Coronavirus spreads anti-Asian racism Coronavirus spreads anti-Asian racism

Coronavirus spreads anti-Asian racism

    NHK World
    In late February I was filming in the Mission district of San Francisco, covering the Bernie Sanders presidential campaign, when a man approached and asked whether I was Chinese. When I told him I was Japanese, he said "It's the same" and launched into a profanity-laden rant about spreading the coronavirus.

    My experience was far from an isolated incident. As the new coronavirus outbreak spreads worldwide, it is fostering anti-Asian racism, xenophobia and even hate crimes.

    Discrimination are reported online

    The anti-Asian sentiments began appearing on social media shortly after outbreak of the new coronavirus was confirmed.

    A man who lives in Washington State, whose wife is Asian American, said a lady handing out food samples in a store tried to shoo his 8-year-old son away, because he may be "from China."

    A video posted online shows a man yelling "Move!" at an Asian-looking passenger before spraying him on the New York subway.

    Also in New York, an Asian lady was punched because she was not wearing a face mask.

    When I was accosted in the street in San Francisco, I froze and waited for the tirade to finish, scared that it might turn physical.

    Hurting businesses in Asian American community

    Not surprisingly, anti-Asian racism is hurting businesses run by Asian Americans in the US. And nowhere is the impact being felt more than in California, home to the largest Asian American population in the country.

    LA's Koreatown looked quieter than usual.

    Koreatown in Los Angeles is usually busy with locals and tourists, but in early March, on the day state leaders declared a state of emergency, it was quiet.

    Business owners say profits are plummeting. The owner of one popular Korean food restaurant says it is never more than half full these days, and he no longer wants to be featured in news coverage because he worries it will reinforce the negative stereotypes.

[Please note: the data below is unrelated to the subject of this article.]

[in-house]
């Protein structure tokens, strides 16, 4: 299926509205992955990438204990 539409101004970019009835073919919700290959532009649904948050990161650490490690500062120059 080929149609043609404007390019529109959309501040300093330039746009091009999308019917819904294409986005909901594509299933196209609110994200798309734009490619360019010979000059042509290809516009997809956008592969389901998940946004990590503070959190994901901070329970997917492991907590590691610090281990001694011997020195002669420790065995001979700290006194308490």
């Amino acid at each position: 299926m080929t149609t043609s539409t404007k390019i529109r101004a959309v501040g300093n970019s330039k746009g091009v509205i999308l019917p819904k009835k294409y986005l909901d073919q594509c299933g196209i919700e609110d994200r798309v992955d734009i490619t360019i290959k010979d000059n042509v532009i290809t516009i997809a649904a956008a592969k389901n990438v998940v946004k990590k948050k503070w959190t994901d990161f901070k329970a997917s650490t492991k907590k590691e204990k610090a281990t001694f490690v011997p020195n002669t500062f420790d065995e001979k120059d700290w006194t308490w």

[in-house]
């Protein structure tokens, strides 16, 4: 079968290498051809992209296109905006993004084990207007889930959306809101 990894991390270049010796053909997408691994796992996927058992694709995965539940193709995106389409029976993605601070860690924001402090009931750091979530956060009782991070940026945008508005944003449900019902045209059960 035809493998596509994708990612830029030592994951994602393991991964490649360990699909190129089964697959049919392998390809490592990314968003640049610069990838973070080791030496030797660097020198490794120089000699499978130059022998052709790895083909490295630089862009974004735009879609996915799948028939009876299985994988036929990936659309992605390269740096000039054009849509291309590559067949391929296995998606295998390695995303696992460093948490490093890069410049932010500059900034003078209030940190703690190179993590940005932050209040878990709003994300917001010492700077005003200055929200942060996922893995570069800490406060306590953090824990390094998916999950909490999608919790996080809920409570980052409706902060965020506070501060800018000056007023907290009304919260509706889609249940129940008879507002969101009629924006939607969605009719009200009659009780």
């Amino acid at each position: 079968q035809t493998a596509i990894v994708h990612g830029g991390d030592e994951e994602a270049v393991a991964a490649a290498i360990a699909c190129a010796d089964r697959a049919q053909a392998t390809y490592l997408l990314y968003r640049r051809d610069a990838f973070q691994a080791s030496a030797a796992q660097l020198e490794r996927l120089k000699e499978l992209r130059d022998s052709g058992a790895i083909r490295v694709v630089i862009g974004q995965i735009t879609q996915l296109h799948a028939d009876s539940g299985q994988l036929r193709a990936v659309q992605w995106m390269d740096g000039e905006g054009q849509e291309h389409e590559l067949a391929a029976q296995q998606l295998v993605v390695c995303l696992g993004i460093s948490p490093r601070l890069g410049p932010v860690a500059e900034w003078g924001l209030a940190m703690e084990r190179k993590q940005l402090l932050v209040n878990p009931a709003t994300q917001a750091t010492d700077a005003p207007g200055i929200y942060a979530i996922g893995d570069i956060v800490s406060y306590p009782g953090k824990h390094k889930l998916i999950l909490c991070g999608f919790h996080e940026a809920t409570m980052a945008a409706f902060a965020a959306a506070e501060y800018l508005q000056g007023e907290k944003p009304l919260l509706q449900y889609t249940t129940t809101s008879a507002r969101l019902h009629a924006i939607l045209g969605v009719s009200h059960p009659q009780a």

Kim Ji Young, a hair salon owner, said many customers have been canceling their reservations. She said business has been very quiet, and she is beginning to worry about money. Kim said she hasn't seen anything like this in the 18 years she's been open.

    Hair salon owner Kim Ji Young says this is the hardest it's been in nearly two decades of business.

    Massive protest

    Concerns on anti-Asians have reached a fever pitch. On February 29, hundreds of Chinese Americans marched through San Francisco's Chinatown carrying banners saying "Fight the Virus, Not the People!"

    Vincent Pan, a co-executive director of the Chinese for Affirmative Action advocacy group, told a local TV station that the demonstrators were fighting two viruses: the coronavirus and bigotry.

    Hundreds of Chinese Americans protested xenophobia in San Francisco's Chinatown.

    The National Council of Asian Pacific Americans and other civil rights organizations wrote to leaders of Congress, urging them to denounce the racist attacks and discrimination.

    The letter reads: "We have witnessed with increasing alarm, incidents all over the country targeting the Asian American community in connection to COVID-19 ... Asian American businesses are seeing a significant decline in customers, as fear of a viral outbreak spreads globally."

    It concludes: "We need leadership grounded in truth and committed to taking on racism and xenophobia directly."

    Alarm from government officials and politicians

    The US Department of Education is calling on schools and educators to address discrimination after noting a spike in news reports about harassment of Asian American students. It issued a statement saying they should take special care to ensure that all students can study in an environment that is healthy, safe, and free from bias or discrimination.

    Senator Dianne Feinstein issued a statement saying: "People of all ages, races and ethnicities are susceptible to this disease. Bigotry toward any one group for a virus they have nothing to do with makes no sense".

    When the path to contain the new coronavirus is unclear, it's natural that people feel scared. But we should always remember the nature of the problem and fight the virus, not the people.

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